Pre-school applicants to New York City private schools have long had to take a standardized test used for screening purposes. Now, two schools have dropped the requirement, in part because many parents are prepping their young children and in part because the test isn’t a useful admissions’ criteria. Steve Nelson, the head of the Calhoun school, told the New York Times that he was skeptical that a test could accurately measure a 4-year-old’s intelligence. “Even worse is the emphasis that is placed on the test that creates a culture of frenetic overachievement.” Another private school admissions director stated that she had “significant concerns about how the test has been corrupted with the widespread prepping and the availability of testing materials online.” Sound familiar?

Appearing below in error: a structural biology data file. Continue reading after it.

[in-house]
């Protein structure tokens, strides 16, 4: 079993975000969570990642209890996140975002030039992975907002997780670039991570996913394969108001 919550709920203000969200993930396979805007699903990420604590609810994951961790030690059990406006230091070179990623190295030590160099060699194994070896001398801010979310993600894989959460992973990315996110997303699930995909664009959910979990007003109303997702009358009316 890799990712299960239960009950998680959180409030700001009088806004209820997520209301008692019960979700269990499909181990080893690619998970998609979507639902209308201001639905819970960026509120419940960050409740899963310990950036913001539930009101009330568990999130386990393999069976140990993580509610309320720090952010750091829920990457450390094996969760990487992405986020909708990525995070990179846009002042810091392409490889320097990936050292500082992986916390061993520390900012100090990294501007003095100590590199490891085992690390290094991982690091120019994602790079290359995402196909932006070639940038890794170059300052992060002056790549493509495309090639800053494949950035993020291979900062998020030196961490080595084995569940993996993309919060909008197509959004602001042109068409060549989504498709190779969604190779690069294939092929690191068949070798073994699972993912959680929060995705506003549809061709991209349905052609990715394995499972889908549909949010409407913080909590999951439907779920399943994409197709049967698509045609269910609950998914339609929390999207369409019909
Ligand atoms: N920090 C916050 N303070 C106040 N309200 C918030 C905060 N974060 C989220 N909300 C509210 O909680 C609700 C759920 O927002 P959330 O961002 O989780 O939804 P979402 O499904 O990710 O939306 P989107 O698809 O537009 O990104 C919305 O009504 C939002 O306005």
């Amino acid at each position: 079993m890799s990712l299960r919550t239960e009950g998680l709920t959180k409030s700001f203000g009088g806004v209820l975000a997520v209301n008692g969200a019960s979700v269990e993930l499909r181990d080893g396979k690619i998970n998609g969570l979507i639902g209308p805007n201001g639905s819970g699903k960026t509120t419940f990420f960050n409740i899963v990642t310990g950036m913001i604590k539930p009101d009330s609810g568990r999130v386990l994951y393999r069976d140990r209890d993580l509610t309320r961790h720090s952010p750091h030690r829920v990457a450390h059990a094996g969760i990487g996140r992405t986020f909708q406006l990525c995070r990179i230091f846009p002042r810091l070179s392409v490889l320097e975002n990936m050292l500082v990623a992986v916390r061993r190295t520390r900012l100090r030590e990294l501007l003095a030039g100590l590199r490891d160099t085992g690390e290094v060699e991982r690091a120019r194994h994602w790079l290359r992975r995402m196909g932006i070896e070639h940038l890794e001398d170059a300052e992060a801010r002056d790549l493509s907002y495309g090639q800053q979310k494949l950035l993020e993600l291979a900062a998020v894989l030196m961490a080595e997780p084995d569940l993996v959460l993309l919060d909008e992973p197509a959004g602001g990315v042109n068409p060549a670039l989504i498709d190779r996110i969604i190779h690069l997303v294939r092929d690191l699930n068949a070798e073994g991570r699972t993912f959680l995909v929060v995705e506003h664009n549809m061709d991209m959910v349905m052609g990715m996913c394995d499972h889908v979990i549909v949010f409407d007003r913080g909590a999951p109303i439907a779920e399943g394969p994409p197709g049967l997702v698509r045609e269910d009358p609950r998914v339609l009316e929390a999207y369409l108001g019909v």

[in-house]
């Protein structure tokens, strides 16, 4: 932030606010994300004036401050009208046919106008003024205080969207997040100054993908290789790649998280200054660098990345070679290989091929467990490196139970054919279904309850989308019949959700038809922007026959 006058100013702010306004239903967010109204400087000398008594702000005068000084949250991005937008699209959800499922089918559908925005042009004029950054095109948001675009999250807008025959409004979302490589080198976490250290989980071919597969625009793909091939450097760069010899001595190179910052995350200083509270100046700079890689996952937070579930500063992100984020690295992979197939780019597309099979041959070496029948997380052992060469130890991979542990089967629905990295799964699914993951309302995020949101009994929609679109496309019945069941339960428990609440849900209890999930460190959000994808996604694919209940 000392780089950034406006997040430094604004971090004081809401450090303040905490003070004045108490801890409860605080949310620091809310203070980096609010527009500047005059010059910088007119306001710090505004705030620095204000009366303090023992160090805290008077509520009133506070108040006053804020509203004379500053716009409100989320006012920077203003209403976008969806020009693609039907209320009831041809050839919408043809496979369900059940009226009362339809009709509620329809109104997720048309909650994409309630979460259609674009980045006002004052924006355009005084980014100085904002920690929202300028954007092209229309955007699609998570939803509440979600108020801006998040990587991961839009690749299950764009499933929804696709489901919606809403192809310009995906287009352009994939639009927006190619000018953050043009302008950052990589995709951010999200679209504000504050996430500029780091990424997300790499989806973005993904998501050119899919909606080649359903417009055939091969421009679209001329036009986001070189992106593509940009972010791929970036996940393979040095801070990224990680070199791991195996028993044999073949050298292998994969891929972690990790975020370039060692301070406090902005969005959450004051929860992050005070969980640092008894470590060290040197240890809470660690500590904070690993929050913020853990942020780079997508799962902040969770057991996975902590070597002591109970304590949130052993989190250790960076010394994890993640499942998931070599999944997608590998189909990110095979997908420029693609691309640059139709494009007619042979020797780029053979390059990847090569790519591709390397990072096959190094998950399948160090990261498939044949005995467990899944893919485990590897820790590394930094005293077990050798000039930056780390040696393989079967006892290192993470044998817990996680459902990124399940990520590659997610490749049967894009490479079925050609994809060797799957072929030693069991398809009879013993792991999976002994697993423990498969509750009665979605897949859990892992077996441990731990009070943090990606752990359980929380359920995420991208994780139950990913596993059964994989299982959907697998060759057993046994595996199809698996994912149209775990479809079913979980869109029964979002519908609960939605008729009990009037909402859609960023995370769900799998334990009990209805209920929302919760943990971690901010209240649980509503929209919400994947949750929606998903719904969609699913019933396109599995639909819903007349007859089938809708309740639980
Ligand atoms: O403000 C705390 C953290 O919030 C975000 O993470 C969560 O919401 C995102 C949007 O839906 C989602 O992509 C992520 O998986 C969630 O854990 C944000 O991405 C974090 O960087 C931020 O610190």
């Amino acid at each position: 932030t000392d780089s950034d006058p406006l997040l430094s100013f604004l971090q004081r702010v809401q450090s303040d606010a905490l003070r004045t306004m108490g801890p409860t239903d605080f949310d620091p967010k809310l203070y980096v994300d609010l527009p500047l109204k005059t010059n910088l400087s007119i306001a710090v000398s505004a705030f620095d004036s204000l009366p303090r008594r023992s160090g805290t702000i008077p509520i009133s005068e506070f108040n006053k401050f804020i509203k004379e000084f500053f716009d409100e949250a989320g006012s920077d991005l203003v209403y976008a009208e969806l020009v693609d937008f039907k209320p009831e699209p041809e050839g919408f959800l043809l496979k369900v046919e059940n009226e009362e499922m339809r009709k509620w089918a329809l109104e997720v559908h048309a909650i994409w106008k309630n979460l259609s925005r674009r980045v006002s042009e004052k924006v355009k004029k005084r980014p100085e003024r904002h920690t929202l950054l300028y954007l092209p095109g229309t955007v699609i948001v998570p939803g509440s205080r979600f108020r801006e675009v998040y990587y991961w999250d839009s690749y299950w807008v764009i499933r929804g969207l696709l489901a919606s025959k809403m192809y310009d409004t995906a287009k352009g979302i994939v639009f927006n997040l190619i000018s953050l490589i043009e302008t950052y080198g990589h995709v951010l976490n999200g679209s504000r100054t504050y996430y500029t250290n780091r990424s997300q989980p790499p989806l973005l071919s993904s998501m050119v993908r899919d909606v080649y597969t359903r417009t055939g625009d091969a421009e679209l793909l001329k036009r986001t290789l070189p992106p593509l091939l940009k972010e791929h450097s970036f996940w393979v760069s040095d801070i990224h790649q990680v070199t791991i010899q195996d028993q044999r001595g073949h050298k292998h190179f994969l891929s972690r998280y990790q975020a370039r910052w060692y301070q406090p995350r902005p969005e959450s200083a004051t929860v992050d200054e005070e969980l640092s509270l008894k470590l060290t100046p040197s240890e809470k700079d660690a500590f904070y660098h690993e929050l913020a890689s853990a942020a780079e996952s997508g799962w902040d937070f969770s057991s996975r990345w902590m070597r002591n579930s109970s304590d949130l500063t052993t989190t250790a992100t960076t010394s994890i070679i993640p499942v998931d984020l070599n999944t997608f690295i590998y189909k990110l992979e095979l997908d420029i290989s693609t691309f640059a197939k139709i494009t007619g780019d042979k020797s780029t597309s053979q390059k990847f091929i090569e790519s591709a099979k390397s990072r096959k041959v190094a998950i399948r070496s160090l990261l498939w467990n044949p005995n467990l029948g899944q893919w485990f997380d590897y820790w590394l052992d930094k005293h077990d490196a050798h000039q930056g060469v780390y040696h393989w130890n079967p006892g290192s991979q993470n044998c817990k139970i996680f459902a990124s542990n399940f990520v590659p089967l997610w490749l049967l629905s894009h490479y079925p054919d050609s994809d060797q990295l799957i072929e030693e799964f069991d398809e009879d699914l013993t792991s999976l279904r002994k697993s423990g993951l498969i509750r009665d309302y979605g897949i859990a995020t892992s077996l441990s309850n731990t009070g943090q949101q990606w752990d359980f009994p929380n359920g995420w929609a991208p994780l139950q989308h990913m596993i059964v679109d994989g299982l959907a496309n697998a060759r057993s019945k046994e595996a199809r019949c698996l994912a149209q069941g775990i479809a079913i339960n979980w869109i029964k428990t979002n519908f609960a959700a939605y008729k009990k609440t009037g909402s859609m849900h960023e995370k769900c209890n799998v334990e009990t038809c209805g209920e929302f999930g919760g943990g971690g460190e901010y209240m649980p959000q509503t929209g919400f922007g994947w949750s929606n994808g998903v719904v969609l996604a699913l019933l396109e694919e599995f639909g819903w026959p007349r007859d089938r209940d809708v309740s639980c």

One thought on “Two New York Schools Drop Standardized Testing for Pre-Schooler Admissions”
A propos of parents prepping their four-year-olds for pre-school: Remember what Pink Floyd said? “Hey, teacher. Leave them kids alone!” Well, parents, leave them kids alone!
I don’t know how it happened, but my 21-year-old son — who used to be such a layabout — is now really sad that he got a “B” in one of his college courses. I want him to do well; I want him to learn. But when I consider all the pressure that parents put on their kids from the age of four to achieve, I am encouraging him not to worry about a less than perfect grade.